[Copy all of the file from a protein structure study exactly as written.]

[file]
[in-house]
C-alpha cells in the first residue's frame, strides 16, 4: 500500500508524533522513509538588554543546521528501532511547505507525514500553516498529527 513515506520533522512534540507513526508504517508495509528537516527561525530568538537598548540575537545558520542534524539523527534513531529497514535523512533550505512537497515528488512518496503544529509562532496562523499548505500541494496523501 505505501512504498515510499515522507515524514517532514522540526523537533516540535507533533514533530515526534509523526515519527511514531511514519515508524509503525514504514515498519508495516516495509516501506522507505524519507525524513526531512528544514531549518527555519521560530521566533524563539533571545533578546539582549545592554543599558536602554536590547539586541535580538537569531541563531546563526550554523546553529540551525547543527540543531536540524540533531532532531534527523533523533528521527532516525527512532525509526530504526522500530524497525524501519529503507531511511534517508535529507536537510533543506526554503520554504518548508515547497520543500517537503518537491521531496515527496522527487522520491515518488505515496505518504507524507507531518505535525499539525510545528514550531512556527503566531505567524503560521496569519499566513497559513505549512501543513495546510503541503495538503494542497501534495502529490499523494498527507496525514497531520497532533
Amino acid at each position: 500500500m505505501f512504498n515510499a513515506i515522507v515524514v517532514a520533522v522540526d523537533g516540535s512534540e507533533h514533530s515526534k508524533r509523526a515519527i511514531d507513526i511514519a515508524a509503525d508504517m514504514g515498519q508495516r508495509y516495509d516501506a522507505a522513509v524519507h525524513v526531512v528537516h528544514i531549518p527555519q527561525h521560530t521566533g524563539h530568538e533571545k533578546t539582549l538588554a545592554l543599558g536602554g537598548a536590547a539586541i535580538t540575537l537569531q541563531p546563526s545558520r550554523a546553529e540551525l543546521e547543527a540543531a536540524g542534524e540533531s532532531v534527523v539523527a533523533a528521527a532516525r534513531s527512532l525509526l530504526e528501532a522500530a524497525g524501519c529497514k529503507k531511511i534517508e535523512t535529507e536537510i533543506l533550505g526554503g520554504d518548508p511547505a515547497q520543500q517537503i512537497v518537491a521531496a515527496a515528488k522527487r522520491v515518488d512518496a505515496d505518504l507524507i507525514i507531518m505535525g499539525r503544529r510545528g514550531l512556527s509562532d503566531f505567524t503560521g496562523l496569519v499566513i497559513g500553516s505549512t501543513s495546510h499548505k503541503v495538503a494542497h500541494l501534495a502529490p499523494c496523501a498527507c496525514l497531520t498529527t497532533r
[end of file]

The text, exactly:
[in-house]
C-alpha cells in the first residue's frame, strides 16, 4: 500500500508524533522513509538588554543546521528501532511547505507525514500553516498529527 513515506520533522512534540507513526508504517508495509528537516527561525530568538537598548540575537545558520542534524539523527534513531529497514535523512533550505512537497515528488512518496503544529509562532496562523499548505500541494496523501 505505501512504498515510499515522507515524514517532514522540526523537533516540535507533533514533530515526534509523526515519527511514531511514519515508524509503525514504514515498519508495516516495509516501506522507505524519507525524513526531512528544514531549518527555519521560530521566533524563539533571545533578546539582549545592554543599558536602554536590547539586541535580538537569531541563531546563526550554523546553529540551525547543527540543531536540524540533531532532531534527523533523533528521527532516525527512532525509526530504526522500530524497525524501519529503507531511511534517508535529507536537510533543506526554503520554504518548508515547497520543500517537503518537491521531496515527496522527487522520491515518488505515496505518504507524507507531518505535525499539525510545528514550531512556527503566531505567524503560521496569519499566513497559513505549512501543513495546510503541503495538503494542497501534495502529490499523494498527507496525514497531520497532533
Amino acid at each position: 500500500m505505501f512504498n515510499a513515506i515522507v515524514v517532514a520533522v522540526d523537533g516540535s512534540e507533533h514533530s515526534k508524533r509523526a515519527i511514531d507513526i511514519a515508524a509503525d508504517m514504514g515498519q508495516r508495509y516495509d516501506a522507505a522513509v524519507h525524513v526531512v528537516h528544514i531549518p527555519q527561525h521560530t521566533g524563539h530568538e533571545k533578546t539582549l538588554a545592554l543599558g536602554g537598548a536590547a539586541i535580538t540575537l537569531q541563531p546563526s545558520r550554523a546553529e540551525l543546521e547543527a540543531a536540524g542534524e540533531s532532531v534527523v539523527a533523533a528521527a532516525r534513531s527512532l525509526l530504526e528501532a522500530a524497525g524501519c529497514k529503507k531511511i534517508e535523512t535529507e536537510i533543506l533550505g526554503g520554504d518548508p511547505a515547497q520543500q517537503i512537497v518537491a521531496a515527496a515528488k522527487r522520491v515518488d512518496a505515496d505518504l507524507i507525514i507531518m505535525g499539525r503544529r510545528g514550531l512556527s509562532d503566531f505567524t503560521g496562523l496569519v499566513i497559513g500553516s505549512t501543513s495546510h499548505k503541503v495538503a494542497h500541494l501534495a502529490p499523494c496523501a498527507c496525514l497531520t498529527t497532533r